With the Republican National Convention this week and the Democrats’ gathering not far behind, The Concord Coalition has released an updated version of its “Key Questions Voters Should Ask Candidates About Our Nation’s Fiscal Future.”
The questions and accompanying background information are intended to help voters and journalists assess the fiscal rhetoric of candidates for federal office. In updating this material for the fall campaign, Concord urges all of these candidates to provide voters with clear explanations of how they would hold down federal deficits, reform the tax system, repair the entitlement programs and put the country on a more responsible path.
The Key Questions cover topics that include the defense budget, Social Security, health care, tax policies, government waste, recommendations from members of the bipartisan National Commission on Fiscal Responsibility and Reform, the “fiscal cliff” (sharp spending cuts and the expiration of tax cuts scheduled for the end of this year), and possible areas for future bipartisan cooperation.
Attempting to avoid controversy and accountability, political candidates often fall back on vague language that raises as many questions as it answers. Concord’s questions are designed to draw out more specific information for voters to consider.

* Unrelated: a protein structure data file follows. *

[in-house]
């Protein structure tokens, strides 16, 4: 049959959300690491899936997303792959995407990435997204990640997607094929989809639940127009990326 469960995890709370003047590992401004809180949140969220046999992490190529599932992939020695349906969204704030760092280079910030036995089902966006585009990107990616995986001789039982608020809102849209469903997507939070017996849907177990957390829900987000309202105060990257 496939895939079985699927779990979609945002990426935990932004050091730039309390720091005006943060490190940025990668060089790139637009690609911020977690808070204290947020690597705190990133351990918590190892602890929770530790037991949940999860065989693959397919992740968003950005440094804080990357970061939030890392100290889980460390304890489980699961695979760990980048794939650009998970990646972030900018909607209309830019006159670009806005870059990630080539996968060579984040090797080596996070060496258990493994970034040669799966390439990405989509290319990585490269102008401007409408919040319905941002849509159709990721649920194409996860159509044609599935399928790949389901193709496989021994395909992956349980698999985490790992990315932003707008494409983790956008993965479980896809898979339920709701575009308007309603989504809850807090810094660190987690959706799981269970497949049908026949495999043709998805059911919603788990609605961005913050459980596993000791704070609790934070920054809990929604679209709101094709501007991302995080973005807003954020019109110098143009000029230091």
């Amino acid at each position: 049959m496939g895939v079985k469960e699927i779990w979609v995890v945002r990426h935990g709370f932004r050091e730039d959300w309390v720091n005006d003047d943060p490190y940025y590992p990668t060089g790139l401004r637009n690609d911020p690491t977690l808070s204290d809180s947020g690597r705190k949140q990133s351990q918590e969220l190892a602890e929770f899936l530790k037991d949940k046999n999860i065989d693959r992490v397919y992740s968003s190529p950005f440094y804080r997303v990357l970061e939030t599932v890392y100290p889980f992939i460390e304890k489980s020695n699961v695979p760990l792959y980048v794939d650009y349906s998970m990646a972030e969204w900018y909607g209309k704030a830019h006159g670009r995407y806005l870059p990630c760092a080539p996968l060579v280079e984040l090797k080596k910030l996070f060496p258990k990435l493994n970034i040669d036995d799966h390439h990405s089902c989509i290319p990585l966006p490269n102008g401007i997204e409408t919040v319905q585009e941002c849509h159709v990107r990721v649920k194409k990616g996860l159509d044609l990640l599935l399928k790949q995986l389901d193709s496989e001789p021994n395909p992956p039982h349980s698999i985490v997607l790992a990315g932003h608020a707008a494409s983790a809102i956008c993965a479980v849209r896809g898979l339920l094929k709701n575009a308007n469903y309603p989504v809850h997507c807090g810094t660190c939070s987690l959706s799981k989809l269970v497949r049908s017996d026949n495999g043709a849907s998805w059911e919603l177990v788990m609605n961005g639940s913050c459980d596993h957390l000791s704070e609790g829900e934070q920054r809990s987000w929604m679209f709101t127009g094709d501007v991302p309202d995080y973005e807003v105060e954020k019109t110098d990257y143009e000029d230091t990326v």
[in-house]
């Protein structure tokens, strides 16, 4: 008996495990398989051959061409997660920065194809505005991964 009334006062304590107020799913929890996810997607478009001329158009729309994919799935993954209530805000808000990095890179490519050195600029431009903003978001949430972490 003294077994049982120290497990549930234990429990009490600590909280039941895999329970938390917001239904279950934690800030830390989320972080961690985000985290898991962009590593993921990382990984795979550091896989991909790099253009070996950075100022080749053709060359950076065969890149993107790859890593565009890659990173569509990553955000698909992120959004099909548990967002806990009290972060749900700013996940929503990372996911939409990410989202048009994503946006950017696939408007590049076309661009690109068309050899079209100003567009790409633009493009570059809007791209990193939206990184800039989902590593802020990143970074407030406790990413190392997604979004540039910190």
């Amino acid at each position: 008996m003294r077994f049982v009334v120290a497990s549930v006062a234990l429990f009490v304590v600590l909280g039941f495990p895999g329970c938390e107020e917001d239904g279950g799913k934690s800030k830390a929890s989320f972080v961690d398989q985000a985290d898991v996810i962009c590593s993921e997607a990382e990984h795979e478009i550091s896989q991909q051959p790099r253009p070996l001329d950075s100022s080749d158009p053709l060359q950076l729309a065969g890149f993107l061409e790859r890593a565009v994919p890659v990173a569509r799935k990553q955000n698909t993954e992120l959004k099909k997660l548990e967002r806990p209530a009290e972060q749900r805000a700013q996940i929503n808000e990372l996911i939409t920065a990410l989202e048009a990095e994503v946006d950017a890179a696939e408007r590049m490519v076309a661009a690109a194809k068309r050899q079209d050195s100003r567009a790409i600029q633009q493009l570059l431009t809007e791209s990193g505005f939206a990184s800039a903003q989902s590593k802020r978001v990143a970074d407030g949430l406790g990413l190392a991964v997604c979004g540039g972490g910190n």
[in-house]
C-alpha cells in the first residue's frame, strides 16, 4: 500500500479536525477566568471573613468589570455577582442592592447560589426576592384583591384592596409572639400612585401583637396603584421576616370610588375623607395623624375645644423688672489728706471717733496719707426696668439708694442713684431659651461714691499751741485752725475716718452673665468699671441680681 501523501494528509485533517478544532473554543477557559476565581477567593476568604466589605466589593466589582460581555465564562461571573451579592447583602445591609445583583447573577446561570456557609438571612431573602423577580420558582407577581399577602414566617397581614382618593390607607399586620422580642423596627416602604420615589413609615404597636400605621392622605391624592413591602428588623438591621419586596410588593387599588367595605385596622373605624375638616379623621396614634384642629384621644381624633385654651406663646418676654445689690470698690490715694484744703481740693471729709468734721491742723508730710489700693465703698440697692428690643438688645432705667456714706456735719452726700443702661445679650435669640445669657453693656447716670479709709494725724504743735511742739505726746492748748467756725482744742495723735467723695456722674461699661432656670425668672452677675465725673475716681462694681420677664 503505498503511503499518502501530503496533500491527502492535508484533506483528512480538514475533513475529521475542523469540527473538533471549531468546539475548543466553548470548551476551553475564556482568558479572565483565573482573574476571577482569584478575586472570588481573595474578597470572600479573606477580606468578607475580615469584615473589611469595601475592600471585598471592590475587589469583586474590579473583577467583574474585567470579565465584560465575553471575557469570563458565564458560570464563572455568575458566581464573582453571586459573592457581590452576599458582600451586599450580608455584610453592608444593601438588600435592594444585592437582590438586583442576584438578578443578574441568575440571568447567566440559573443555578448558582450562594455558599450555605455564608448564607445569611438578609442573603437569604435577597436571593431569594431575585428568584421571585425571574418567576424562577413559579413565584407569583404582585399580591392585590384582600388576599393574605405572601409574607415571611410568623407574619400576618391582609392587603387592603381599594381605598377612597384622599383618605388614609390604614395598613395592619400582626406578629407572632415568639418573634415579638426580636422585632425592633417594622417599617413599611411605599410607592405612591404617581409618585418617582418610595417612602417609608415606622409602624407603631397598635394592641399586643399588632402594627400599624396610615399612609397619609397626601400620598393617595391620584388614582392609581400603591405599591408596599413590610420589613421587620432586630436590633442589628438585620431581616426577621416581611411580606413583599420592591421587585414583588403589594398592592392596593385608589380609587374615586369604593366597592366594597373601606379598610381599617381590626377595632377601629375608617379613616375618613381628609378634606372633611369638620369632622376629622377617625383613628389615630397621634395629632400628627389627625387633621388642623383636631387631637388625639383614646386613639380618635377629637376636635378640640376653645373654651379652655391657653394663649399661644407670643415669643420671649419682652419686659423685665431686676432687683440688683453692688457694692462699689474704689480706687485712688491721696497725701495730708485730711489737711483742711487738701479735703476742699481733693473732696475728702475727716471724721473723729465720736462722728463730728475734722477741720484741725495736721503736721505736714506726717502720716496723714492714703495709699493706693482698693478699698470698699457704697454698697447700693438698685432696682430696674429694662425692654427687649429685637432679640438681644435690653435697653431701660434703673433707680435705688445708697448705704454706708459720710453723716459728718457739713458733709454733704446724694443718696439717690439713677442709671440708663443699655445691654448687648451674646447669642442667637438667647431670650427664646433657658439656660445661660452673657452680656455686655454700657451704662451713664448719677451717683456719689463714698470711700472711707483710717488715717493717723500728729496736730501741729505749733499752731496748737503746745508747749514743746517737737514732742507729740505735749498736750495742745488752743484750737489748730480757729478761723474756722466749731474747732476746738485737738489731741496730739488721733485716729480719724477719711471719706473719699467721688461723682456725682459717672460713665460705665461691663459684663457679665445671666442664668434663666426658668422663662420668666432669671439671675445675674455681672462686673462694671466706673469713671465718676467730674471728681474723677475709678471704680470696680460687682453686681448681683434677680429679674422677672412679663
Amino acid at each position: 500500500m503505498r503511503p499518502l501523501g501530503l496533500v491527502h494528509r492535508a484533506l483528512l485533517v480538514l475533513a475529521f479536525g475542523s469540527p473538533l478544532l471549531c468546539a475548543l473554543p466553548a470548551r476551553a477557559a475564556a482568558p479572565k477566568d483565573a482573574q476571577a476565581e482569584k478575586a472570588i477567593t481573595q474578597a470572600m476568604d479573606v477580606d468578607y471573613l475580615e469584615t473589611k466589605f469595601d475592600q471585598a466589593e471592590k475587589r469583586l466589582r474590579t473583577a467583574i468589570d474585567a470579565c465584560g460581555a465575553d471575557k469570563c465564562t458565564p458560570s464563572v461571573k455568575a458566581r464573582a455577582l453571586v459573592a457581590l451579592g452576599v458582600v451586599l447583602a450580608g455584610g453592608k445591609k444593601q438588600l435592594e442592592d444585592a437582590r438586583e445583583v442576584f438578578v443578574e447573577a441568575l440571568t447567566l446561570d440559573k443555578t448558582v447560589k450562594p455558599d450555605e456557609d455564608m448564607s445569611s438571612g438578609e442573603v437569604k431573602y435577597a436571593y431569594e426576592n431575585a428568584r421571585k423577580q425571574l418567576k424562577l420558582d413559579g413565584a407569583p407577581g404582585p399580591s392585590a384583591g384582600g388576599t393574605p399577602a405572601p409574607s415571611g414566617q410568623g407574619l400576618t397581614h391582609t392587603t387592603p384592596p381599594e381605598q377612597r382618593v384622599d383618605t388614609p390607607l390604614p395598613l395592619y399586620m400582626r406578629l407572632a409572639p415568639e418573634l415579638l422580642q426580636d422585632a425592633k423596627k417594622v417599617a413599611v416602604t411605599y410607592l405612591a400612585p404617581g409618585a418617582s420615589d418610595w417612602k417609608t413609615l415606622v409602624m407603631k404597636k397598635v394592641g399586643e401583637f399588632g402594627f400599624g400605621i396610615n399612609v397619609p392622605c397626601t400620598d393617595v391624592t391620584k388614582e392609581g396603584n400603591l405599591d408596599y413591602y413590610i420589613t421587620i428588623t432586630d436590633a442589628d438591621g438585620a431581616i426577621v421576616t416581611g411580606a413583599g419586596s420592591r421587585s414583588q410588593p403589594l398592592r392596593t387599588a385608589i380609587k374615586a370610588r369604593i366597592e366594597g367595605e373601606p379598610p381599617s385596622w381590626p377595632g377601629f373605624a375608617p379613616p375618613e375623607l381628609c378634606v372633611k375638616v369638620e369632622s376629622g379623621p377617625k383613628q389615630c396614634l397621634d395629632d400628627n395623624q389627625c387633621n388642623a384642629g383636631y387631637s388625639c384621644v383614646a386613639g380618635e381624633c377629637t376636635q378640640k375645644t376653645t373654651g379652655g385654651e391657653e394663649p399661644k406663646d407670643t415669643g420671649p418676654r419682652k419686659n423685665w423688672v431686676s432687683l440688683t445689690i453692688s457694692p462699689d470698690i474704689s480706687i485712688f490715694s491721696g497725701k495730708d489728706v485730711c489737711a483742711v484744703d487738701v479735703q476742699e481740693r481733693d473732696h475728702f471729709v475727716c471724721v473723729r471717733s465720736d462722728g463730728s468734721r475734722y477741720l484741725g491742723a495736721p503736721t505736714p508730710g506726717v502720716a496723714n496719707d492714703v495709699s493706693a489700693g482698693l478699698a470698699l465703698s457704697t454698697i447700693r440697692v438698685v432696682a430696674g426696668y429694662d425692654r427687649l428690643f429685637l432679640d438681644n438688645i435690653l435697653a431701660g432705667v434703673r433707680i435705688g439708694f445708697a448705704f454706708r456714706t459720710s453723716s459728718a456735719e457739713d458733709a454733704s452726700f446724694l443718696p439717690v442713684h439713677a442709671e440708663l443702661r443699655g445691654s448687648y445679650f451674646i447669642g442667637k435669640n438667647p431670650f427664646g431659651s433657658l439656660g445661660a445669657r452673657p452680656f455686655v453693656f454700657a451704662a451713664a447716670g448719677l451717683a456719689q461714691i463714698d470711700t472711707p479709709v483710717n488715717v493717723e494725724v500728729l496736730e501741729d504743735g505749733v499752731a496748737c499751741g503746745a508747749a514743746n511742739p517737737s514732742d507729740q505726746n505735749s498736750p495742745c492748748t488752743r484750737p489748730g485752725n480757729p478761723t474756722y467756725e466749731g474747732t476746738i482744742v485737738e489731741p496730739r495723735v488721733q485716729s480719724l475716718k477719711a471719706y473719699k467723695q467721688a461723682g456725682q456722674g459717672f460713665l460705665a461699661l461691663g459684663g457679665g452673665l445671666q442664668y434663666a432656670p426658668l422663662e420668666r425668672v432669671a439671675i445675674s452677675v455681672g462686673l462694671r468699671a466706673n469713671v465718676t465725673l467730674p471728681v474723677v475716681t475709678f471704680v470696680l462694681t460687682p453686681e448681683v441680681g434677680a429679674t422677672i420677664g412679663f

Many politicians in both parties, for example, are talking about the need for tax reform. Concord suggests pressing them to specify which tax preferences they would eliminate. In addition, voters need to know whether the candidates would use the resulting revenue for deficit reduction or something else.
Fiscal austerity is another popular talking point, but candidates are often slow to identify any proposals that would actually hit close to home. Voters can prod them for specific examples of changes in government spending or tax policy that they would support even though it would involve some sacrifices for their states or congressional districts.
The Key Questions will be updated periodically to reflect new fiscal estimates and projections.